This article looks to discuss project requirements management. Discussing a requirements management process (such as capture, analysis and prioritisation, testing). Covering the factors used in requirement management and the importance of requirements management and links to scope management and project quality management.

What is Requirements Management?

We’ve been there before: navigating a conversation with the stakeholders, discussing the main purpose of the project and refining the idea of its product, which you and your team are expected to deliver within a specific timeframe. This is what Requirements Management is all about. But what is requirements management and what is its purpose?

First, let’s discuss what a Requirement is

In software development, for example, let’s say the requirement is to increase the level of security for account access. The team is required to  create a more secure way for users to access their personal accounts, based on the stated requirement. Simply put, a requirement is a specific need, demand, or specification that needs to be satisfied.

Requirements Management: How is a requirement is determined

A requirement is identified and analysed based on several contributing sources of information, which include gathering information from the end-users, investors, operations, support, management, sales, and technical teams.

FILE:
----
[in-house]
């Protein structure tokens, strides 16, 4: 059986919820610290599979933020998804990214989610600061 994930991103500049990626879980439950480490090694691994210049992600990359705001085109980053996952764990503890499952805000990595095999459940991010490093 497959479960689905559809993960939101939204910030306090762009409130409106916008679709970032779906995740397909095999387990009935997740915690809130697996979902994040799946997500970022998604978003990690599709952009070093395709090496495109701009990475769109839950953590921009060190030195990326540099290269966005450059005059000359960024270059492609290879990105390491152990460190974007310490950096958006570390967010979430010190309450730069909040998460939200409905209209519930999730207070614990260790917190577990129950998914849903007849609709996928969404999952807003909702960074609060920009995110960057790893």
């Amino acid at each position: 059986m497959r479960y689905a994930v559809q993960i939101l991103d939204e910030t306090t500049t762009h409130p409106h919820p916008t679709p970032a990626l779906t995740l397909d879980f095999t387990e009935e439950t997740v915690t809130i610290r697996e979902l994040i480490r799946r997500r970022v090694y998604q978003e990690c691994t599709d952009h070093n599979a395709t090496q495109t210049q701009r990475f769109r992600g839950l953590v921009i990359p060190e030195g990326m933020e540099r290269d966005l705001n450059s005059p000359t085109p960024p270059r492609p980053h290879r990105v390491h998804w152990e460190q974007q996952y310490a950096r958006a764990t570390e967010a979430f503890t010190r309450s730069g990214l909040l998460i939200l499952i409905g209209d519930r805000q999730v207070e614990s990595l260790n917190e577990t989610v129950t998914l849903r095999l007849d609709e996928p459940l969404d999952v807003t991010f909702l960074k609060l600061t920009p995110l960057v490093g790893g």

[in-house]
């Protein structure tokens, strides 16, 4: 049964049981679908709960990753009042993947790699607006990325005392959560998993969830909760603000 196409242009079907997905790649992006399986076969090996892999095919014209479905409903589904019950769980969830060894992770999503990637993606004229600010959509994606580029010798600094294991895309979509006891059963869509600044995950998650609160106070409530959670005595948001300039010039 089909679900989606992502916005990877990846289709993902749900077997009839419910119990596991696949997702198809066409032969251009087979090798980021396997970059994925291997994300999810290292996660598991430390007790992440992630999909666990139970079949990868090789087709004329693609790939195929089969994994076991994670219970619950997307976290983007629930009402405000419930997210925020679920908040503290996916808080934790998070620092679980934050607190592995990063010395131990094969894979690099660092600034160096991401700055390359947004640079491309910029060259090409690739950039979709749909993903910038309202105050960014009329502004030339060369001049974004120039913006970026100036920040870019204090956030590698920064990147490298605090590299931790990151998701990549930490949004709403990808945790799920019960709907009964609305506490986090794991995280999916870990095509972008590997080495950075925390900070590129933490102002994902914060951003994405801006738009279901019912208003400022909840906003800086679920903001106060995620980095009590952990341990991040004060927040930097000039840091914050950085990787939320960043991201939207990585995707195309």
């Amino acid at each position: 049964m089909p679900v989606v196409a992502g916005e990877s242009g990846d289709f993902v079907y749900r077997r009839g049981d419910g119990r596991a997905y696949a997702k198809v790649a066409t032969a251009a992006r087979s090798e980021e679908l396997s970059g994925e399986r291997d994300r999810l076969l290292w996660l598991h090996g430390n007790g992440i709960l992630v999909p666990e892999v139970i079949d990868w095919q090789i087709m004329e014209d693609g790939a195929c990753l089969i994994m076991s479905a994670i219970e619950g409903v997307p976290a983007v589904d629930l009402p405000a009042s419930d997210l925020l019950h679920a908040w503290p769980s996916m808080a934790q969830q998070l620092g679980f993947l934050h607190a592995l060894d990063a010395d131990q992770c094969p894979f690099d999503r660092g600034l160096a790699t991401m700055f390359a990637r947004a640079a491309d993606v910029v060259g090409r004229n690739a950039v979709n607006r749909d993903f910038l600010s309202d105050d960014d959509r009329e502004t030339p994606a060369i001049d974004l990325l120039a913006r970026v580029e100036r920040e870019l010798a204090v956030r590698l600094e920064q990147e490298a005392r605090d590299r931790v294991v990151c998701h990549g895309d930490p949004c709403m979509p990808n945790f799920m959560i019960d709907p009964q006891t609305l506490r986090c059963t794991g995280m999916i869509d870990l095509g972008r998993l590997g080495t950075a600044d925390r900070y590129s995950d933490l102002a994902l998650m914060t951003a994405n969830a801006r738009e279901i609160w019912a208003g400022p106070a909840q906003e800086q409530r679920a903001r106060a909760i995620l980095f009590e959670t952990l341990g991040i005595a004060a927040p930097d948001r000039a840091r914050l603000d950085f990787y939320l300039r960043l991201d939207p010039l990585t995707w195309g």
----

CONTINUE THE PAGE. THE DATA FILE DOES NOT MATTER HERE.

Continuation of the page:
The process involves communication between internal teams and with the external stakeholders, to ensure that the requirement remains within scope and that it remains aligned to the goal of the project.

Here’s more about the different requirement types and the two main fields

There are two main requirement fields: product requirements and process requirements. Product requirements specify the properties or characteristics of a product. Process requirements specify the methodologies and flow of work that must be followed, to satisfy the requirement.

Furthermore, requirements can be broken down into the following classifications: business requirements, solution requirements, architectural requirements, user requirements, functional and non-functional requirements, and stakeholder requirements.

The Requirements Management Process

Requirements Management Process is a continuous cycle and goes on throughout the lifecycle of a product. The requirement may change over the course of the product development, depending on external and internal factors affecting the validity and functionality of the product.

To maintain order and ensure that all efforts remain within the agreed upon scope of the project, the team follows a looping process that starts with working on the requirements, communicating with stakeholders, testing, assessment, revisions and document changes. Let’s take a look at each of these steps in more detail.